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  1. Member
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    Jan 2022
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    NJ, USA
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    Hi, Newbie here, and I imagine this has been discussed ad nauseum so I apologize for asking again...

    I have transferred some VHS tapes using Vidbox (similar to Elgato, Roxio, etc.) to my imac. I now want to burn those files to DVD for viewing...do I need to use a program to deinterlace them first before burning? I only ask because when I burn the files the way they are now (mp4 straight from Vidbox) to DVD and watch them, there is some combing, artifacts, occasional blocking, and the picture seems slightly choppy or jittery compared to the original VHS.
    Thanks for the help

    leed17

    PS I do have a Panasonic DVD recorder and have used that to transfer VHS to DVD with great success, but I would like to be able to use the computer route for some of these VHS tapes as well.
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  2. Member hech54's Avatar
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    Yank in Europe
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    Is the footage interlaced?
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  3. Member
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    That is the ultimate question - I believe it is interlaced since it came from a VHS tape...? However, I do not know if in the process of transfer to the iMac with the Vidbox or Elgato devices, it becomes deinterlaced or progressive. That is what I am trying to figure out I guess. If it is interlaced, should I deinterlace before burning to DVD?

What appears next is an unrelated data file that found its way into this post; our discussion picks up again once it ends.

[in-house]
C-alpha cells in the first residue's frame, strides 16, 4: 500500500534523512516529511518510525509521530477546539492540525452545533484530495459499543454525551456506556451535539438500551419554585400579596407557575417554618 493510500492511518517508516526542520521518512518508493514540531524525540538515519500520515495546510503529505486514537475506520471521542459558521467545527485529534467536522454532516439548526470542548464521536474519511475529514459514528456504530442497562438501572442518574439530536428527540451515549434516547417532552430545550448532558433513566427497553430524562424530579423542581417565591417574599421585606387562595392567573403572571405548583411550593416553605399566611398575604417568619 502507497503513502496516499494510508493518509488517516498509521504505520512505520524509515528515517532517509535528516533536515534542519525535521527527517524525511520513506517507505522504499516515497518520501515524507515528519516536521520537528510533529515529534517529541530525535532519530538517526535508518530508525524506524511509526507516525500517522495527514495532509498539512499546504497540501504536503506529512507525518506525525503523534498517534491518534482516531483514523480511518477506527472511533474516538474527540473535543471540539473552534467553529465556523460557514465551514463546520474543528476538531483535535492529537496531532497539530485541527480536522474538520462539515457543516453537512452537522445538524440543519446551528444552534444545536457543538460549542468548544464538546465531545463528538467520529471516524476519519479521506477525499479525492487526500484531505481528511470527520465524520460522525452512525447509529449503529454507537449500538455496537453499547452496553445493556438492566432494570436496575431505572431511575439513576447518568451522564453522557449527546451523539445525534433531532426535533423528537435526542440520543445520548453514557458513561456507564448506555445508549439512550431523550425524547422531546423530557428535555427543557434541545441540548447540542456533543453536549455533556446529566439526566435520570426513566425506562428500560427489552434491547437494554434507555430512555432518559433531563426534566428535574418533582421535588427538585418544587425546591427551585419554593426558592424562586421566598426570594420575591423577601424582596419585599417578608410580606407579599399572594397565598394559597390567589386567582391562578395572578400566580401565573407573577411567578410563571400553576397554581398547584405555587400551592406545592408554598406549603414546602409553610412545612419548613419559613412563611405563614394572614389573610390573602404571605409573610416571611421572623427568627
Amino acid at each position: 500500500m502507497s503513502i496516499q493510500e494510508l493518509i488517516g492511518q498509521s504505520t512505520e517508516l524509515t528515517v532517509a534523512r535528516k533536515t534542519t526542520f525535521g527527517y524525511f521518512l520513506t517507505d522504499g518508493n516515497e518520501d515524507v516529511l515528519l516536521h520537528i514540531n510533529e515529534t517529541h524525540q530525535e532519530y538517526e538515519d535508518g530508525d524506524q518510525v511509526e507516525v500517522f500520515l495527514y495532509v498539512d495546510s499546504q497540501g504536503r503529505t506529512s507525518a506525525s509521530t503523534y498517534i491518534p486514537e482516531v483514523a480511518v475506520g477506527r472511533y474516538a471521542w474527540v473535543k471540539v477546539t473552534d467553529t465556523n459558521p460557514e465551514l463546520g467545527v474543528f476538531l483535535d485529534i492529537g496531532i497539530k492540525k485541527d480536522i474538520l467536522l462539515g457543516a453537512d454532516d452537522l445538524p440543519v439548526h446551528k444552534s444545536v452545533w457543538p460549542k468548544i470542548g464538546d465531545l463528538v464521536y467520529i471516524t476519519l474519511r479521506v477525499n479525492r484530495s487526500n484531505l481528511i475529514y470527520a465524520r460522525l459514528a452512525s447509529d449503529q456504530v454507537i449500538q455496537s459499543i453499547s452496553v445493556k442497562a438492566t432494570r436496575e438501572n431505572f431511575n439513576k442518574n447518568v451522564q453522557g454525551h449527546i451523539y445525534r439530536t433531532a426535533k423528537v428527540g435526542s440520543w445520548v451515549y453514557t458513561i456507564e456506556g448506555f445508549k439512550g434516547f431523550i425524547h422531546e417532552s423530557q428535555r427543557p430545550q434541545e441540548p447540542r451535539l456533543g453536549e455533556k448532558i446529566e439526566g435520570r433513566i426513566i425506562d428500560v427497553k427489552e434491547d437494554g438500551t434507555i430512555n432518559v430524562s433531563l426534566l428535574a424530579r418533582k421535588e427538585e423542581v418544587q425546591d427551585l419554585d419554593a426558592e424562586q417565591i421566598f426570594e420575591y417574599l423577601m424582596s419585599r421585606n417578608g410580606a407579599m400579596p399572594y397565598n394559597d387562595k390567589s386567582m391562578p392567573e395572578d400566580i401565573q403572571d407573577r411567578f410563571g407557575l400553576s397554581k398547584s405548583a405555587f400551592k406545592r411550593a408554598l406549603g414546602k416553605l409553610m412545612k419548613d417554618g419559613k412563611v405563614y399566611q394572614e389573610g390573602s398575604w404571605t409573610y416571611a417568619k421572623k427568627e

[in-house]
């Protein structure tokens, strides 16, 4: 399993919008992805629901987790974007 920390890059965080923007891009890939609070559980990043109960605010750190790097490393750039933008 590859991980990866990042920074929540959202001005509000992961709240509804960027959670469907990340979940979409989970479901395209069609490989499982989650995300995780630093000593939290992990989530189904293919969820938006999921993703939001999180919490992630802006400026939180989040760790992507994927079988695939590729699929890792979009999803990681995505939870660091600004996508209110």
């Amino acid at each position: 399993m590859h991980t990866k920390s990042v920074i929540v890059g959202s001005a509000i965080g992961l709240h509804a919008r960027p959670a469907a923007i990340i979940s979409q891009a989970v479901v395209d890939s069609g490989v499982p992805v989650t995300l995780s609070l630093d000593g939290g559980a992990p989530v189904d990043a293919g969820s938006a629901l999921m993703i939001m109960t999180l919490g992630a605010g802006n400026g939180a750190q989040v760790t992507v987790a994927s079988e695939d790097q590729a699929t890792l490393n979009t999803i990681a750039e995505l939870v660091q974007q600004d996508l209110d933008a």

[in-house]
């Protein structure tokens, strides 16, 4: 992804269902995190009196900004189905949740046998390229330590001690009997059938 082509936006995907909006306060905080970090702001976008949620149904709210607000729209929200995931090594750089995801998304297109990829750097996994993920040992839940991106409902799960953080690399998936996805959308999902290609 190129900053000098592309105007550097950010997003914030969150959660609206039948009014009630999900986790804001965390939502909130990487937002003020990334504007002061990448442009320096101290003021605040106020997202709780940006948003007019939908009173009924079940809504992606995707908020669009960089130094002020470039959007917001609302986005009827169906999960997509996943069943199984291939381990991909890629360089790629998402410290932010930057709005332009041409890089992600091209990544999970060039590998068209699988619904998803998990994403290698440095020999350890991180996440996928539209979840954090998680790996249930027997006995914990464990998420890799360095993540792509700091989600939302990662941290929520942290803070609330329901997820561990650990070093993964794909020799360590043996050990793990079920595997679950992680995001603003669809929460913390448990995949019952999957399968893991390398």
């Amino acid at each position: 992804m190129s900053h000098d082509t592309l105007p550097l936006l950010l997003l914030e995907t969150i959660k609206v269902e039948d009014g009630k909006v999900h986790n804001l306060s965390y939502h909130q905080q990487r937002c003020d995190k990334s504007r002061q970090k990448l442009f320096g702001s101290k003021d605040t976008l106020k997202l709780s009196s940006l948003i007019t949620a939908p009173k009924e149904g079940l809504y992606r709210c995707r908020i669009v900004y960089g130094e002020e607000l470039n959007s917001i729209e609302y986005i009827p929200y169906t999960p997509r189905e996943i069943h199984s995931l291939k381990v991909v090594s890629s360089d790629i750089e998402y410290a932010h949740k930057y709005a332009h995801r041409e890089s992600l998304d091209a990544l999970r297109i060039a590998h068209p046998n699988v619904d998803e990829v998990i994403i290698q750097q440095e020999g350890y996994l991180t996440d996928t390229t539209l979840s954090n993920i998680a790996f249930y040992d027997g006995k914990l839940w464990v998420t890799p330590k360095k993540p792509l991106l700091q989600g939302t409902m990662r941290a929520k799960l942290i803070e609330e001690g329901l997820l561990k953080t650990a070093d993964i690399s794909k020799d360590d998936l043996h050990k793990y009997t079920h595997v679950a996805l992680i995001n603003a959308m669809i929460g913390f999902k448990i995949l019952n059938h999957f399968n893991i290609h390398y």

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  4. DVD fully supports interlaced video so there's no need to deinterlace. The real issue is whether or not the video has been corrupted by your capture process. You should upload a short colorful sample with significant motion.
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  5. Member
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    Originally Posted by jagabo View Post
    DVD fully supports interlaced video so there's no need to deinterlace. The real issue is whether or not the video has been corrupted by your capture process. You should upload a short colorful sample with significant motion.
    I figured the Vidbox or Elgato capture devices would not be the best solution, but I don't know the ins and outs of capturing vhs to an imac and what other, better options are out there...I'm still learning

    Is there another, better device or program I should investigate - without breaking the bank of course
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  6. Sorry, I don't know much about what's available for the Mac. I'm not saying your VidBox is bad -- I don't know anything about it. Which is why a short representative sample would be useful. Quality starts at the playback VCR. For best results you want an SVHS deck with a line time base corrector and decent capture device. You capture lossless or near lossless, then filter and encode.
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